A long time ago (about a month ago)
in a mall far, far away (half a mile south of downtown Flushing)
is a Chinese Restaurant that serves over 120 types of Dumplings
through the portals of the Arcadia Mall, travel back to
The Dumpling Galaxy!
Our Quest brought us to Dumpling Galaxy, which is located in the Arcadia Mall at 42-35 Main Street, Flushing, NY on the first floor all the way in the back. There is a parking garage (considered a God-send in Flushing) conveniently located in the basement (enter on Franklin Avenue). The restaurant is small, but nicely decorated with a modern Asian decor.
The food is considered “Authentic Northern Style Chinese Cuisine and Hand Made Dumplings”. There are over 120 different types of Dumplings on the menu, as well as an large assortment of entrees.
Mee V. Stoogas was absent this evening, but Mee Gonzi Biao brought his nephew, Mee Jake Yee. Mee Jake Yee arrived from Ohio. His charm and good humor fit in perfectly with the Family Mee.
We had two waiters serving us this evening. Nice and friendly gents. But, they seemed to have been randomly pulled out of of the Mall to work this evening by the owner when the regular waiters apparently took the night off.
One other minor gripe regarded the ordering of some adult beverages. They had beer on tap, which tasted like Stella Artois, took about half an hour to come out of the tap, though the refill came almost immediately. Perhaps the tap hadn’t been used in a long while. Ordering wine was apparently too large a challenge to be overcome, and some Mee’s settled for a bottle of Cantina Zaccagnini, a dry red wine.
Let’s get to the food already, because by this time we were starving (the conspiracy theory is that they’re working in cahoots with the garage to drive up the parking fee).
Pork Soup Dumplings – Not bad. Some felt that there wasn’t enough soup and the soup wasn’t hot enough. But, they were very flavorful.
Pork and Chive Pan Fried Dumplings – the way they’re cooked all together, you have to separate each dumpling.
Hot and Spicy Beef Dumplings – Rich beef flavor; Nice spice.
Garlic Spareribs – Deep fried. Not too meaty. Slight garlic taste, Different. And good!
Crabmeat and Scallop Dumplings – They tasted like gefilte fish, and they were a little soggy.
House Special Mei Fun – Thin noodles, served with egg, pork, and shrimp. It’s a Yong Chow version of Noodles.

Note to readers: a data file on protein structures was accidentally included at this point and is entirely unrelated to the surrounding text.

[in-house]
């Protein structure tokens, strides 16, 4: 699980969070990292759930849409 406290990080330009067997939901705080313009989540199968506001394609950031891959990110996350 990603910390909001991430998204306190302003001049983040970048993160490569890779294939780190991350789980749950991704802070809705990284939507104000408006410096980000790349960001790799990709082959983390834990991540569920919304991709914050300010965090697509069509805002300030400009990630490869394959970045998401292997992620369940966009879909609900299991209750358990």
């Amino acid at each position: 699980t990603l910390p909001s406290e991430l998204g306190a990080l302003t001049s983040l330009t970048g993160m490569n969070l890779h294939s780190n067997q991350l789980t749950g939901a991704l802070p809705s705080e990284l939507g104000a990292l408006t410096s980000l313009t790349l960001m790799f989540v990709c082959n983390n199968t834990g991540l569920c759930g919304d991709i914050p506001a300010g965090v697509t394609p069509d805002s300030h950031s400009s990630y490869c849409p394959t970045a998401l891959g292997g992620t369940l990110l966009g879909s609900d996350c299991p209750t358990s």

Mushroom and Cabbage Dumplings – By now all of the steamed dumpling dishes were starting to taste the same.
General Tso’s Chicken – I’m not even sure we ordered this, or why we did. We felt we were coerced in to eating it. Apparently none of their other customers order it. Perhaps they had to get rid of it. Or, was it some other sinister reason? I’m reluctant to drop the “D” bomb. But I can’t help but wonder.
Mushrooms and Bok Choy – DELICIOUS. Big mushrooms, served in bean sauce on top of bok choy.
Can someone please translate what’s in the picture above on the right?
I think we should have stuck to our original plan. That being ordering an assortment of dumpling dishes from Dumpling Galaxy, and then venturing out to another Chinese restaurant to complete our dinner.
Our rating, I believe, reflect that:
Humbly submitted for your consumption,
—Mee Tsu Yan and Mee Magnum (“Chop! Chop!”)
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Summary : Good Dumplings!
Finally, you guys are so quiet about Jewish Xmas I thought you guys stop doing this. I truly enjoy the review you guys wrote and hope many success and well wishes in the year of the Dog 2018!
Thanks Joseph. I (Mee Magnum) am still hampered by my broken arm that makes typing very difficult.
We’ve got a very exciting Quest coming up in the next two weeks. I promise that Review will be published in a much more timely fashion.
The Chinese Quest Chinese people really appreciate the Jewish community for embracing our cuisine, especially during Xmas. My stepdad used to be a cook in NYC, he always told me about Xmas is the busiest time in NYC because of the Jewish people booking up the place and many restaurants need that extra bump in the end of the year to turn profit. Jewish American help put a lot of 1st generation Chinese American through college, Thanks bro.
Oh, and wish you a speedy recovery!
Joseph Hui Thank you! Everything is healed… but the aftermath is requiring lots of physical and occupational therapy.